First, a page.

The Pobrepollo pillow celebrates the ikat technique in a formal style of fine elegant Guatemalan weaving and the incredible story telling ikat from Indonesia depicting a man and his chicken. Complimenting these fabrics is a patchwork style embroidery from Pakistan. This one-of-a-kind pillow will stimulate conversation and be a statement piece where ever placed in your home.


  • 21” x 21” (53.3 cm x 53.3 cm)

  • Front - cotton

  • Back – suede, in aubergine

  • Zipper closure

  • Polyester pillow insert

  • Fabric origins:  Guatemala, Pakistan, Indonesia



During the seven years I lived in Guatemala, I developed a great appreciation for the “jaspe” or “ikat”,
a traditional technique for creating patterns in Guatemalan fabrics.  This fabric is from the area of Totonicipan, located in the Highlands of Guatemala. This fabric is a double jaspe as the warp and weft are both dyed for patterns. As I drove through the Highlands, it was common to see men laying out  yards of warp stretched on poles along the roadside  and binding threads as a resist before dyeing to create the intricate jaspe designs. And all the tying was done from memory!  This fabric has an interesting design element, with the insertion of subtle thin purple weft stripes playing against the black background threads thus creating a muted dark purple color.

This pillow also combines a piece of traditional embroidery from Pakistan used on the upper right. The embroiderers are women from the remote areas of the province of Sindh. Pieces of recycled fabric are embroidered, embellished, and hand-stitched.  Mirror work, or shisha, is added for that extra sparkle and held in place with crochet stitches. When not tending the fields or harvesting crops, the women embroider in a group while sitting together side by side on the floor. Embroidery is a mark of pride for the Sindhi culture. Whoever makes the better embroidery is respected for her craftsmanship.  No wedding is complete in Sindh where these embroideries are not given in the form of dowry to the bride.  My friend, Fahad, sends me the embroidery.  His organization, Dominion Traders, has been a long time partner of Serrv.  Unfortunately, I had to cancel several work trips to Pakistan due to U.S. State Department travel advisories. Someday I will meet these women and Fahad!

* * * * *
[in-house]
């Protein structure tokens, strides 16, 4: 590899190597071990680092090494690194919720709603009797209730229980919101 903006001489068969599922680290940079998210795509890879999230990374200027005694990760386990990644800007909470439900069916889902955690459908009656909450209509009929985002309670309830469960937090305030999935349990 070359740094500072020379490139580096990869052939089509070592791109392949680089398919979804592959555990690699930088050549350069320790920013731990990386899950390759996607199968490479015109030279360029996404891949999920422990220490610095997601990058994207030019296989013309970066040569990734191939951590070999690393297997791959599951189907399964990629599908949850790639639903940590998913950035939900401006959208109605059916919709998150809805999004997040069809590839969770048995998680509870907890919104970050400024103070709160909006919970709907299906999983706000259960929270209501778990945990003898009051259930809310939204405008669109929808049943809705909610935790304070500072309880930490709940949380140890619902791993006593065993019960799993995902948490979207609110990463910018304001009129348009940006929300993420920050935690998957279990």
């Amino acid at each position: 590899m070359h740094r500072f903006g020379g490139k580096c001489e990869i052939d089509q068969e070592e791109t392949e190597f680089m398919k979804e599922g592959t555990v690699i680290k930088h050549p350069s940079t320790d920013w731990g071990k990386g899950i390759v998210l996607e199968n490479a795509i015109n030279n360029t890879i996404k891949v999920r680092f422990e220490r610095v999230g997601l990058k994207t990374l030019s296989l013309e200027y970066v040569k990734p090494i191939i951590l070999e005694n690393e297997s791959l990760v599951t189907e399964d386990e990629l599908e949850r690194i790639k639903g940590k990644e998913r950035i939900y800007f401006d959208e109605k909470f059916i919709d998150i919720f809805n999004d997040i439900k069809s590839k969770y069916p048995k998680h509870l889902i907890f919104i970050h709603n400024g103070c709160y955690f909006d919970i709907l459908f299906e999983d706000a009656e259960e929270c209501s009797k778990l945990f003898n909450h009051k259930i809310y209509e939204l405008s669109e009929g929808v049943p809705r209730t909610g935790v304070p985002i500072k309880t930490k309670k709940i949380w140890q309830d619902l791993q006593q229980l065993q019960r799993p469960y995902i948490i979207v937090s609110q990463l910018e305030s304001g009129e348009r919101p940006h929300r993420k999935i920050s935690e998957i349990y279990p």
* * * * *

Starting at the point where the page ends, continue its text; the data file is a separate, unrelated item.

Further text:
The third textile is from the island of Sumba in Indonesia.  In the early 1990’s, I traveled to Indonesia and fell in love with ikat. The majority of Indonesian ikat in my collection are pieces that I bought in Ubud, Bali, and hand-carried back with me.  Most pieces were made on the island of Java.  But, the Sumba ikat is special.  The Sumbanese weavers always tell a story through their ikat designs. They are boldly graphic and rich in anthropomorphic figures and recognizable animal figures. The imagery is taken from the island’s belief system, customs, natural surroundings and daily life. The piece used in this pillow shows a man ready to slaughter a chicken! The Sumbanese weavers are truly master craftsmen in the ikat technique.

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